FORT LAUDERDALE — A controversial proposal that would have set the stage for towering skyscrapers up to 500 feet tall — not just downtown, but all over Fort Lauderdale — appears to be dead.
Critics from across the city lambasted the whole concept at a recent meeting, saying it would ruin neighborhoods, create even more traffic jams and overload the city’s aging network of underground pipes.
Fort Lauderdale executives toyed with the idea of nearly doubling the maximum height from 300 feet to 500 feet on projects outside of downtown for developers with special zoning. But first, they thought it might be a good idea to check with residents.
“Let’s not be the only ones to decide,” Mayor Dean Trantalis said during a meeting at City Hall in June. “Let the community decide.”
City staff spent months soliciting public input, sending emails and meeting with neighborhood civic associations.
Then, on Nov. 1, with a municipal election to replace three outgoing commissioners within a week, more than a dozen community leaders took turns gutting the idea at an afternoon commission conference meeting. at the town hall.
“We are happy to have 500-foot buildings downtown,” Joanne Robinson, president of the Harbor Inlet Homeowners Association, told the commission. “That’s where they belong.”
Mary Peloquin, president of the Council of Civic Associations of Fort Lauderdale, told commissioners that she actually likes lean buildings with some height.
“Buildings like this have their place,” she said. “And they’re not in the neighborhoods. You put a building 500 feet tall in a neighborhood [and] all these backyards lose their privacy.
Peloquin, who lives in Coral Ridge, wanted to know how such a crazy proposal had legs.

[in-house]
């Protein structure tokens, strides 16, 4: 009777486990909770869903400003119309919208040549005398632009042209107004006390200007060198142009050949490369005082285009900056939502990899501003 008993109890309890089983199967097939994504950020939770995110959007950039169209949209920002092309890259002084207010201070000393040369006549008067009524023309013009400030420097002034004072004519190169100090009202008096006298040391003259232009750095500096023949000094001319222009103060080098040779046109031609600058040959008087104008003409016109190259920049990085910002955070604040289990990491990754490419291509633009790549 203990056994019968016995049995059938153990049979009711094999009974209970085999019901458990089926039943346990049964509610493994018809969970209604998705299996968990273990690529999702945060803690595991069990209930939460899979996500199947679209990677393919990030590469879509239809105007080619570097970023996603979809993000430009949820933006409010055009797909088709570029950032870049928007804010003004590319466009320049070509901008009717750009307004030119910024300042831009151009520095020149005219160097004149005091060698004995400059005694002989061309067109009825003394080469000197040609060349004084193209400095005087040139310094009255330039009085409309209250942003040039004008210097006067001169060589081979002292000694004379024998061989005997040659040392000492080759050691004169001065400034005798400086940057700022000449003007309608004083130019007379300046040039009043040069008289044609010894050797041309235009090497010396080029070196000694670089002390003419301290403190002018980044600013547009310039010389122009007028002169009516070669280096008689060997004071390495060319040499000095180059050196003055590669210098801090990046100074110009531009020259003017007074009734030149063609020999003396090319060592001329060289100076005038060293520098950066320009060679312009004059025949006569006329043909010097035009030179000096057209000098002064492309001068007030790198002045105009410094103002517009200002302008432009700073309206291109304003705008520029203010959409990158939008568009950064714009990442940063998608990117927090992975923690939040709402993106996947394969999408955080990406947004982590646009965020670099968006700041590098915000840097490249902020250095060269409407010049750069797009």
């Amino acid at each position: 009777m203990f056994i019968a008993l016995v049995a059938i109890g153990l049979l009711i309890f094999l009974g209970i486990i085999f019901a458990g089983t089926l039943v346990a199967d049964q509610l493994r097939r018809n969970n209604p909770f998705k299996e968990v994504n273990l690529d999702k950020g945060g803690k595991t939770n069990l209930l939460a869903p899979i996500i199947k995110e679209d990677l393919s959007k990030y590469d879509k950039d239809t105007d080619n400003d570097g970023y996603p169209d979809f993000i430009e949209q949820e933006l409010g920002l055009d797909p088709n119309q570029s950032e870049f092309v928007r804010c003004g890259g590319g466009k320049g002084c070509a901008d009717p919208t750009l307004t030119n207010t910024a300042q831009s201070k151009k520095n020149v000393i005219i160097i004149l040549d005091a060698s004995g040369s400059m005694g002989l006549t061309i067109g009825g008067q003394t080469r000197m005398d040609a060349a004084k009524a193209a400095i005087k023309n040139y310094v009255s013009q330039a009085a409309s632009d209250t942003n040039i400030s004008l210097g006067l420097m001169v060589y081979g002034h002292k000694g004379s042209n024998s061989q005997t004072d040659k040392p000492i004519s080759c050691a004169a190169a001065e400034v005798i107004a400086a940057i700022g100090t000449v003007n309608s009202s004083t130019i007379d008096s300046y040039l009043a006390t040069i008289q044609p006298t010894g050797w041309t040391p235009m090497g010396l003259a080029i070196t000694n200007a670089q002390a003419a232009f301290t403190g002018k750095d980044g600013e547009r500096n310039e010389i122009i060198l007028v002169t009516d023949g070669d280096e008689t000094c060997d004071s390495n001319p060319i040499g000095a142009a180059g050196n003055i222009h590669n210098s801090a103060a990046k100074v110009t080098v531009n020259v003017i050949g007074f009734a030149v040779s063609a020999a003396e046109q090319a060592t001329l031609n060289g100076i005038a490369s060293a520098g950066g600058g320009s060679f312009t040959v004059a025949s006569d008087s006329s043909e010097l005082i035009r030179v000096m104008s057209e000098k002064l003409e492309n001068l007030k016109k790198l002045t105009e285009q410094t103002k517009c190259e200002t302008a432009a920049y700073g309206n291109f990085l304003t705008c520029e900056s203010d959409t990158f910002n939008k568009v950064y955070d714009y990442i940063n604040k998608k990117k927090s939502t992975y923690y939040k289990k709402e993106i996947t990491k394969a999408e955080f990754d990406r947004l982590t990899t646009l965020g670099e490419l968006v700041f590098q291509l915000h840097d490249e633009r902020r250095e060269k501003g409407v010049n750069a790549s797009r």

The mayor had the answer.
The idea first emerged a year ago through a proposal from an out-of-town developer.
Tavistock, the Orlando-based builder redeveloping Pier Sixty-Six, pitched the idea of building three 480-foot-tall luxury condo towers in a neighborhood with a maximum height of 120 feet.
Two towers would be located on the south side of the 17th Street Bridge, just off the Harbor Inlet neighborhood. A third tower would rise on the north side.
But the plan wouldn’t work unless the commission changes the code to allow building heights of 500 feet outside of downtown for developers seeking zoning of the city’s planned development district.
The current code, in place since 2013, limits the height to 300 feet.
Two candidates for the District 4 commission seat – Jacquelyn Scott and Warren Sturman – were among several speakers who urged the commission to postpone any decision until after the Nov. 8 election.
On Election Day, John Herbst won the District 1 race and Pamela Beasley-Pittman won the District 3 race. Sturman won the District 4 seat by 52 votes, but the election supervisor could order a recount on Monday because the race was so tight.
The new commissioners will be sworn in Tuesday at 11 a.m. at City Hall.
All three told the South Florida Sun Sentinel that they oppose changing the maximum height.
“It’s not something I think my constituents would be comfortable with,” Beasley-Pittman said. “It would take away from the appearance of the neighborhood to have these tall buildings. We want to keep the atmosphere of the neighborhood.
Herbst spoke out against the plan during the election campaign and said his election victory did not change anything.
“I don’t think we want to see 500-foot-tall buildings in our neighborhoods outside of downtown,” he said. “I hope it will not go up. And if so, I oppose it. [But] I don’t see them giving up easily. I don’t see them walking away without making another attempt.